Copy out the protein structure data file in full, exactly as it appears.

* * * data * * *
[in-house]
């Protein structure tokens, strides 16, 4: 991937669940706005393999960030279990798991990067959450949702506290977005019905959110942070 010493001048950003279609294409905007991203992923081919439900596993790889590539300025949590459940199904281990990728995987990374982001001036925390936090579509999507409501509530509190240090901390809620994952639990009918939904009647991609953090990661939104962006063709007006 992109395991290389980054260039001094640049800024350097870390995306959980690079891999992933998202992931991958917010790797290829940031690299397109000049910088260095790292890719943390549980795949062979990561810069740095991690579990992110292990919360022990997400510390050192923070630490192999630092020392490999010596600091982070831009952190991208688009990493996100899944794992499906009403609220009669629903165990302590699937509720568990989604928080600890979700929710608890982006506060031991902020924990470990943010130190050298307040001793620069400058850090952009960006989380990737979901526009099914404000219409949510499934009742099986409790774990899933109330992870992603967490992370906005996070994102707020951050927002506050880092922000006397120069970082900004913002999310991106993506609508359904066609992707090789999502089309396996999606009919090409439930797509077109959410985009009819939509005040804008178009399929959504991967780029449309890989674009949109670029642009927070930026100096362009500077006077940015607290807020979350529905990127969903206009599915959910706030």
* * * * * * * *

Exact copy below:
[in-house]
């Protein structure tokens, strides 16, 4: 991937669940706005393999960030279990798991990067959450949702506290977005019905959110942070 010493001048950003279609294409905007991203992923081919439900596993790889590539300025949590459940199904281990990728995987990374982001001036925390936090579509999507409501509530509190240090901390809620994952639990009918939904009647991609953090990661939104962006063709007006 992109395991290389980054260039001094640049800024350097870390995306959980690079891999992933998202992931991958917010790797290829940031690299397109000049910088260095790292890719943390549980795949062979990561810069740095991690579990992110292990919360022990997400510390050192923070630490192999630092020392490999010596600091982070831009952190991208688009990493996100899944794992499906009403609220009669629903165990302590699937509720568990989604928080600890979700929710608890982006506060031991902020924990470990943010130190050298307040001793620069400058850090952009960006989380990737979901526009099914404000219409949510499934009742099986409790774990899933109330992870992603967490992370906005996070994102707020951050927002506050880092922000006397120069970082900004913002999310991106993506609508359904066609992707090789999502089309396996999606009919090409439930797509077109959410985009009819939509005040804008178009399929959504991967780029449309890989674009949109670029642009927070930026100096362009500077006077940015607290807020979350529905990127969903206009599915959910706030």